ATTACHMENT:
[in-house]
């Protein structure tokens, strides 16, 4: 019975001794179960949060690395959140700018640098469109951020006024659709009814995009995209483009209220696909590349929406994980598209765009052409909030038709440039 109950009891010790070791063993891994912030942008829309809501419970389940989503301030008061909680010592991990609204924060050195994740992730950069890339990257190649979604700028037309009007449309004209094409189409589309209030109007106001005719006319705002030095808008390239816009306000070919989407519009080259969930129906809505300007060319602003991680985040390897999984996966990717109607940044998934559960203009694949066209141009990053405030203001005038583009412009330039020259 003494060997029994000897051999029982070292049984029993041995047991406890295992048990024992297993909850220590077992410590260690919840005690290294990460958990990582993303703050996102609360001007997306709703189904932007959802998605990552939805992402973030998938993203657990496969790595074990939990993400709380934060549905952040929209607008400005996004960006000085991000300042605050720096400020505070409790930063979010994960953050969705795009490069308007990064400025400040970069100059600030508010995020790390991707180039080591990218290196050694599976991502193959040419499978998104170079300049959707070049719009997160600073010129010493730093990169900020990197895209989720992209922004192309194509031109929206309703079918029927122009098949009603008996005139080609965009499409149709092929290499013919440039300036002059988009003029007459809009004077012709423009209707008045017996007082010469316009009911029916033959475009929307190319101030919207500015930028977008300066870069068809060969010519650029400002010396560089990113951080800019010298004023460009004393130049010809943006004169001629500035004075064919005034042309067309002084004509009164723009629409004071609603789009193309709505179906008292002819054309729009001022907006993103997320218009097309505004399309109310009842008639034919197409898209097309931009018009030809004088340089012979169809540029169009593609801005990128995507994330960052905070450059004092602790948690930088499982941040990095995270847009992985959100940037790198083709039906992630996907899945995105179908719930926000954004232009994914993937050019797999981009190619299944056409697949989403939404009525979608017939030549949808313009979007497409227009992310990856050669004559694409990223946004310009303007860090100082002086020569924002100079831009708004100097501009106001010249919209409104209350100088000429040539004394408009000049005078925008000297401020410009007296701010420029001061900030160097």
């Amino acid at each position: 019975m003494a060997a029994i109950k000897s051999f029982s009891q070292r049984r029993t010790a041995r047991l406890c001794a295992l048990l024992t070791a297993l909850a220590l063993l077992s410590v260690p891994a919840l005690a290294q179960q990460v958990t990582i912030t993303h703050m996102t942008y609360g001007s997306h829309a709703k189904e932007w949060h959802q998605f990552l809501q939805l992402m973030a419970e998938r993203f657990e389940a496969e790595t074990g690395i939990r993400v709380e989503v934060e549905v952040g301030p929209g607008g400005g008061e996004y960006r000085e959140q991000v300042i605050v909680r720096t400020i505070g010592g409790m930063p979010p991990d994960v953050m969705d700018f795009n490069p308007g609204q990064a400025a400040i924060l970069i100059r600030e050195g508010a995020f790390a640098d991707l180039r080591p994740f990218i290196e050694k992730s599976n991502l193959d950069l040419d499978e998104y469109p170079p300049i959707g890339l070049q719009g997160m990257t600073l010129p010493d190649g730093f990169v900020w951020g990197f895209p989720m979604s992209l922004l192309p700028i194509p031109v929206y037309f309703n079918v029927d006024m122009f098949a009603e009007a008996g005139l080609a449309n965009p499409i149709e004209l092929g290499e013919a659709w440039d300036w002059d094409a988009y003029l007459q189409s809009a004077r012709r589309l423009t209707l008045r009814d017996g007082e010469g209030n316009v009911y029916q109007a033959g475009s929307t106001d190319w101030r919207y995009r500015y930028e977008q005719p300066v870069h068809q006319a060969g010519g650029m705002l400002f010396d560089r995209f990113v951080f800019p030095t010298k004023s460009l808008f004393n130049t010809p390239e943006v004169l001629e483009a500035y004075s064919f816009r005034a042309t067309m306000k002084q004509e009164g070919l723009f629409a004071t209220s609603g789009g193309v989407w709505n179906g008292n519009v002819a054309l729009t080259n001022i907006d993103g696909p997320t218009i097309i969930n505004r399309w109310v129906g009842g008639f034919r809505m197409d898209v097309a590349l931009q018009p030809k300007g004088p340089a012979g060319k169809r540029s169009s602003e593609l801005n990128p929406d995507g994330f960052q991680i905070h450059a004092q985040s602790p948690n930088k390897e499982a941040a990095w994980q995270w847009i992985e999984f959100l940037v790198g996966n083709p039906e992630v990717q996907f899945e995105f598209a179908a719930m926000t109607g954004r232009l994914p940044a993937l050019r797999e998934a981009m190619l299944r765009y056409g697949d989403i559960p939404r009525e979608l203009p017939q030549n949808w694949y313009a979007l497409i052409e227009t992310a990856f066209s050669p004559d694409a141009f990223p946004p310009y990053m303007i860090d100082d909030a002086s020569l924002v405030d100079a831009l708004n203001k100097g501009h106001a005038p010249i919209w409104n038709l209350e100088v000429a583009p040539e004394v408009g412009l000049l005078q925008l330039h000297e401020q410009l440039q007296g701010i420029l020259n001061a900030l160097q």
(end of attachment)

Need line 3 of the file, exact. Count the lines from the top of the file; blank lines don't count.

């Amino acid at each position: 019975m003494a060997a029994i109950k000897s051999f029982s009891q070292r049984r029993t010790a041995r047991l406890c001794a295992l048990l024992t070791a297993l909850a220590l063993l077992s410590v260690p891994a919840l005690a290294q179960q990460v958990t990582i912030t993303h703050m996102t942008y609360g001007s997306h829309a709703k189904e932007w949060h959802q998605f990552l809501q939805l992402m973030a419970e998938r993203f657990e389940a496969e790595t074990g690395i939990r993400v709380e989503v934060e549905v952040g301030p929209g607008g400005g008061e996004y960006r000085e959140q991000v300042i605050v909680r720096t400020i505070g010592g409790m930063p979010p991990d994960v953050m969705d700018f795009n490069p308007g609204q990064a400025a400040i924060l970069i100059r600030e050195g508010a995020f790390a640098d991707l180039r080591p994740f990218i290196e050694k992730s599976n991502l193959d950069l040419d499978e998104y469109p170079p300049i959707g890339l070049q719009g997160m990257t600073l010129p010493d190649g730093f990169v900020w951020g990197f895209p989720m979604s992209l922004l192309p700028i194509p031109v929206y037309f309703n079918v029927d006024m122009f098949a009603e009007a008996g005139l080609a449309n965009p499409i149709e004209l092929g290499e013919a659709w440039d300036w002059d094409a988009y003029l007459q189409s809009a004077r012709r589309l423009t209707l008045r009814d017996g007082e010469g209030n316009v009911y029916q109007a033959g475009s929307t106001d190319w101030r919207y995009r500015y930028e977008q005719p300066v870069h068809q006319a060969g010519g650029m705002l400002f010396d560089r995209f990113v951080f800019p030095t010298k004023s460009l808008f004393n130049t010809p390239e943006v004169l001629e483009a500035y004075s064919f816009r005034a042309t067309m306000k002084q004509e009164g070919l723009f629409a004071t209220s609603g789009g193309v989407w709505n179906g008292n519009v002819a054309l729009t080259n001022i907006d993103g696909p997320t218009i097309i969930n505004r399309w109310v129906g009842g008639f034919r809505m197409d898209v097309a590349l931009q018009p030809k300007g004088p340089a012979g060319k169809r540029s169009s602003e593609l801005n990128p929406d995507g994330f960052q991680i905070h450059a004092q985040s602790p948690n930088k390897e499982a941040a990095w994980q995270w847009i992985e999984f959100l940037v790198g996966n083709p039906e992630v990717q996907f899945e995105f598209a179908a719930m926000t109607g954004r232009l994914p940044a993937l050019r797999e998934a981009m190619l299944r765009y056409g697949d989403i559960p939404r009525e979608l203009p017939q030549n949808w694949y313009a979007l497409i052409e227009t992310a990856f066209s050669p004559d694409a141009f990223p946004p310009y990053m303007i860090d100082d909030a002086s020569l924002v405030d100079a831009l708004n203001k100097g501009h106001a005038p010249i919209w409104n038709l209350e100088v000429a583009p040539e004394v408009g412009l000049l005078q925008l330039h000297e401020q410009l440039q007296g701010i420029l020259n001061a900030l160097q």